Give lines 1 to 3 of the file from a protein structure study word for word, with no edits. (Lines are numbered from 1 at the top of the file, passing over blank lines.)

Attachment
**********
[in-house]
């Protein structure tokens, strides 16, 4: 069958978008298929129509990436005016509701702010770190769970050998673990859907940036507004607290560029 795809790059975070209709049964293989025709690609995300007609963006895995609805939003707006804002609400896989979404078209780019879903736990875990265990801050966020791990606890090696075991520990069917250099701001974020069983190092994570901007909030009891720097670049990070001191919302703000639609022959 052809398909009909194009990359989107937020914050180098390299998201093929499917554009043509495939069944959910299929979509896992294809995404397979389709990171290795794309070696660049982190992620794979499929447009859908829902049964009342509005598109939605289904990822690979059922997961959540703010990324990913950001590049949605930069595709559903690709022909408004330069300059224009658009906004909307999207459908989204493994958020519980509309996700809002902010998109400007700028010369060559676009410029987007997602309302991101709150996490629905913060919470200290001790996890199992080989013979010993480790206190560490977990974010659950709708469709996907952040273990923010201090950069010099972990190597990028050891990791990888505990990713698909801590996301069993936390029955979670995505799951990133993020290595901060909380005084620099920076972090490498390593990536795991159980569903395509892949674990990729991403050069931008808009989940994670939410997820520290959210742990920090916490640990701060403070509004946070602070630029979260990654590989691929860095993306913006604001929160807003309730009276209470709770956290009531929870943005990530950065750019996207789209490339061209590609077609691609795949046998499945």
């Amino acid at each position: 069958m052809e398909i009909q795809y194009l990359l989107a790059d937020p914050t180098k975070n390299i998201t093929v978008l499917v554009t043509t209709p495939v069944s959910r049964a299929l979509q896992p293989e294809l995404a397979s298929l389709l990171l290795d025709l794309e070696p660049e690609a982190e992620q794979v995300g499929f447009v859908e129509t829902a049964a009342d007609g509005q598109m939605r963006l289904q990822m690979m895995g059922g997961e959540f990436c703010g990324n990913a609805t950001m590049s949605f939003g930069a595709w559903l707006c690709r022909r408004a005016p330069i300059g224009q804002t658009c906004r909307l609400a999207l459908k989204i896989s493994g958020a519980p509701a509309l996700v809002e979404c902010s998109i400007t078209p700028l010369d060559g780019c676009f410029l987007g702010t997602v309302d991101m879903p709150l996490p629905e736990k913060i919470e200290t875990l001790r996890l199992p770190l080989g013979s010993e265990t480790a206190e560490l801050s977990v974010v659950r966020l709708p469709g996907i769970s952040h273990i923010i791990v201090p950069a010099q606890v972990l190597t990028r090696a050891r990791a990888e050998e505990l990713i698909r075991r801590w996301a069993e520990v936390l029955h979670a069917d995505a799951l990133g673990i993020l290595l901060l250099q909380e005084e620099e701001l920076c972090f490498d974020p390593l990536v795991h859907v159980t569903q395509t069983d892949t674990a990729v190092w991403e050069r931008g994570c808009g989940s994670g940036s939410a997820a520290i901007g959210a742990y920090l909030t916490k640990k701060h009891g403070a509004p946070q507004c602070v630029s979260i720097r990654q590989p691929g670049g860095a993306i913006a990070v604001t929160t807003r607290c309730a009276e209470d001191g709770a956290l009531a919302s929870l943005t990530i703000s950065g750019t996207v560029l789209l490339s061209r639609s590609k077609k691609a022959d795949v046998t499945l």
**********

[in-house]
């Protein structure tokens, strides 16, 4: 069958978008298929129509990436005016509701702010770190769970050998673990859907940036507004607290560029 795809790059975070209709049964293989025709690609995300007609963006895995609805939003707006804002609400896989979404078209780019879903736990875990265990801050966020791990606890090696075991520990069917250099701001974020069983190092994570901007909030009891720097670049990070001191919302703000639609022959 052809398909009909194009990359989107937020914050180098390299998201093929499917554009043509495939069944959910299929979509896992294809995404397979389709990171290795794309070696660049982190992620794979499929447009859908829902049964009342509005598109939605289904990822690979059922997961959540703010990324990913950001590049949605930069595709559903690709022909408004330069300059224009658009906004909307999207459908989204493994958020519980509309996700809002902010998109400007700028010369060559676009410029987007997602309302991101709150996490629905913060919470200290001790996890199992080989013979010993480790206190560490977990974010659950709708469709996907952040273990923010201090950069010099972990190597990028050891990791990888505990990713698909801590996301069993936390029955979670995505799951990133993020290595901060909380005084620099920076972090490498390593990536795991159980569903395509892949674990990729991403050069931008808009989940994670939410997820520290959210742990920090916490640990701060403070509004946070602070630029979260990654590989691929860095993306913006604001929160807003309730009276209470709770956290009531929870943005990530950065750019996207789209490339061209590609077609691609795949046998499945």
């Amino acid at each position: 069958m052809e398909i009909q795809y194009l990359l989107a790059d937020p914050t180098k975070n390299i998201t093929v978008l499917v554009t043509t209709p495939v069944s959910r049964a299929l979509q896992p293989e294809l995404a397979s298929l389709l990171l290795d025709l794309e070696p660049e690609a982190e992620q794979v995300g499929f447009v859908e129509t829902a049964a009342d007609g509005q598109m939605r963006l289904q990822m690979m895995g059922g997961e959540f990436c703010g990324n990913a609805t950001m590049s949605f939003g930069a595709w559903l707006c690709r022909r408004a005016p330069i300059g224009q804002t658009c906004r909307l609400a999207l459908k989204i896989s493994g958020a519980p509701a509309l996700v809002e979404c902010s998109i400007t078209p700028l010369d060559g780019c676009f410029l987007g702010t997602v309302d991101m879903p709150l996490p629905e736990k913060i919470e200290t875990l001790r996890l199992p770190l080989g013979s010993e265990t480790a206190e560490l801050s977990v974010v659950r966020l709708p469709g996907i769970s952040h273990i923010i791990v201090p950069a010099q606890v972990l190597t990028r090696a050891r990791a990888e050998e505990l990713i698909r075991r801590w996301a069993e520990v936390l029955h979670a069917d995505a799951l990133g673990i993020l290595l901060l250099q909380e005084e620099e701001l920076c972090f490498d974020p390593l990536v795991h859907v159980t569903q395509t069983d892949t674990a990729v190092w991403e050069r931008g994570c808009g989940s994670g940036s939410a997820a520290i901007g959210a742990y920090l909030t916490k640990k701060h009891g403070a509004p946070q507004c602070v630029s979260i720097r990654q590989p691929g670049g860095a993306i913006a990070v604001t929160t807003r607290c309730a009276e209470d001191g709770a956290l009531a919302s929870l943005t990530i703000s950065g750019t996207v560029l789209l490339s061209r639609s590609k077609k691609a022959d795949v046998t499945l």